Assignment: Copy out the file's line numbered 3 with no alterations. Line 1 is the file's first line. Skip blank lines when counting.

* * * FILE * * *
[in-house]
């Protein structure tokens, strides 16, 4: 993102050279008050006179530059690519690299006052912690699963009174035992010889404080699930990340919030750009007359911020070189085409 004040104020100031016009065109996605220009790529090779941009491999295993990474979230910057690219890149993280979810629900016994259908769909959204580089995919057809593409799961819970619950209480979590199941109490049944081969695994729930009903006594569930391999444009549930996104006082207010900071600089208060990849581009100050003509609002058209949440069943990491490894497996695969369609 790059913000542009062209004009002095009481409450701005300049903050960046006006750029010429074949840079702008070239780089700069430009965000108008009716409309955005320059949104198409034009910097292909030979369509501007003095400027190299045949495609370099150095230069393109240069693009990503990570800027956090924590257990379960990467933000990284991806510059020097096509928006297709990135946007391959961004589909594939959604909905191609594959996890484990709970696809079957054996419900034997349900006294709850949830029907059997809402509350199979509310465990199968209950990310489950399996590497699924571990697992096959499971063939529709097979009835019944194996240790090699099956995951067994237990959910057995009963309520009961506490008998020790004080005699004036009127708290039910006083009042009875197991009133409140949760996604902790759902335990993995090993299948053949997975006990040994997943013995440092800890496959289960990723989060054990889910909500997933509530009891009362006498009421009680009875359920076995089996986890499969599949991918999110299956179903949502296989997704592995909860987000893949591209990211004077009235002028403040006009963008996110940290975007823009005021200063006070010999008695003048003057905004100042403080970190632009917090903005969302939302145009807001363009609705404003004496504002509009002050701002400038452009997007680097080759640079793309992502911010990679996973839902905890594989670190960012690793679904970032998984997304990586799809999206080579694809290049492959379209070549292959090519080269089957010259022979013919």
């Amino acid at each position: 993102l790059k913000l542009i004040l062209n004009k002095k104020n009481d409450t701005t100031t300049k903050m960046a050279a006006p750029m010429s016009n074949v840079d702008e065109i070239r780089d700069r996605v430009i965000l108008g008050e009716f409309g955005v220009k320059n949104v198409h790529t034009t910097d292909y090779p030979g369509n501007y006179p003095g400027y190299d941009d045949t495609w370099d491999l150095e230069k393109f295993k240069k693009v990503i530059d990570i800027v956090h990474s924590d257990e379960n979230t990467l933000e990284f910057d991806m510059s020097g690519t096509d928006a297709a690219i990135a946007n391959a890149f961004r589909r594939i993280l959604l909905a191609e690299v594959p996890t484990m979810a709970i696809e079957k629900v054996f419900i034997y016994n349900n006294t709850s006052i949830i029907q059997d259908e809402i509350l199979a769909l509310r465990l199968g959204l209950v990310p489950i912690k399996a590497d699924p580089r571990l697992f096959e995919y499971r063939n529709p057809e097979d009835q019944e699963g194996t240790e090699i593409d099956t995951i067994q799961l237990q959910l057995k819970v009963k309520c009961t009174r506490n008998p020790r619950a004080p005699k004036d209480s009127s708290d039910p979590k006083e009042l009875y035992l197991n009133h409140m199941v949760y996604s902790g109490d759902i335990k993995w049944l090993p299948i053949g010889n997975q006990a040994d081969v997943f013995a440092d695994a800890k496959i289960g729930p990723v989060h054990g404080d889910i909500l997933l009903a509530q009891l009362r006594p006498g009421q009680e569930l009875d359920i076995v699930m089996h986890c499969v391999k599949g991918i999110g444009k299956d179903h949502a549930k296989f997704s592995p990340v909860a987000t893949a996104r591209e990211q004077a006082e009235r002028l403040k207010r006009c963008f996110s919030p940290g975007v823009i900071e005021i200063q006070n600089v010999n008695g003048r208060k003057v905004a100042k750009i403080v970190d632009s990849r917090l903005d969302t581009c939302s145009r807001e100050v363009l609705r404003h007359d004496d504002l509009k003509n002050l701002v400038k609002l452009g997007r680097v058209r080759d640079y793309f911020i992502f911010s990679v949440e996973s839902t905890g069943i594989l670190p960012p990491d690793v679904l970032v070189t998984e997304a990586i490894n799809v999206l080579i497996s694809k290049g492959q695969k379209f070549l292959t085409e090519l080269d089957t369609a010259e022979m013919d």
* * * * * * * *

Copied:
């Amino acid at each position: 993102l790059k913000l542009i004040l062209n004009k002095k104020n009481d409450t701005t100031t300049k903050m960046a050279a006006p750029m010429s016009n074949v840079d702008e065109i070239r780089d700069r996605v430009i965000l108008g008050e009716f409309g955005v220009k320059n949104v198409h790529t034009t910097d292909y090779p030979g369509n501007y006179p003095g400027y190299d941009d045949t495609w370099d491999l150095e230069k393109f295993k240069k693009v990503i530059d990570i800027v956090h990474s924590d257990e379960n979230t990467l933000e990284f910057d991806m510059s020097g690519t096509d928006a297709a690219i990135a946007n391959a890149f961004r589909r594939i993280l959604l909905a191609e690299v594959p996890t484990m979810a709970i696809e079957k629900v054996f419900i034997y016994n349900n006294t709850s006052i949830i029907q059997d259908e809402i509350l199979a769909l509310r465990l199968g959204l209950v990310p489950i912690k399996a590497d699924p580089r571990l697992f096959e995919y499971r063939n529709p057809e097979d009835q019944e699963g194996t240790e090699i593409d099956t995951i067994q799961l237990q959910l057995k819970v009963k309520c009961t009174r506490n008998p020790r619950a004080p005699k004036d209480s009127s708290d039910p979590k006083e009042l009875y035992l197991n009133h409140m199941v949760y996604s902790g109490d759902i335990k993995w049944l090993p299948i053949g010889n997975q006990a040994d081969v997943f013995a440092d695994a800890k496959i289960g729930p990723v989060h054990g404080d889910i909500l997933l009903a509530q009891l009362r006594p006498g009421q009680e569930l009875d359920i076995v699930m089996h986890c499969v391999k599949g991918i999110g444009k299956d179903h949502a549930k296989f997704s592995p990340v909860a987000t893949a996104r591209e990211q004077a006082e009235r002028l403040k207010r006009c963008f996110s919030p940290g975007v823009i900071e005021i200063q006070n600089v010999n008695g003048r208060k003057v905004a100042k750009i403080v970190d632009s990849r917090l903005d969302t581009c939302s145009r807001e100050v363009l609705r404003h007359d004496d504002l509009k003509n002050l701002v400038k609002l452009g997007r680097v058209r080759d640079y793309f911020i992502f911010s990679v949440e996973s839902t905890g069943i594989l670190p960012p990491d690793v679904l970032v070189t998984e997304a990586i490894n799809v999206l080579i497996s694809k290049g492959q695969k379209f070549l292959t085409e090519l080269d089957t369609a010259e022979m013919d």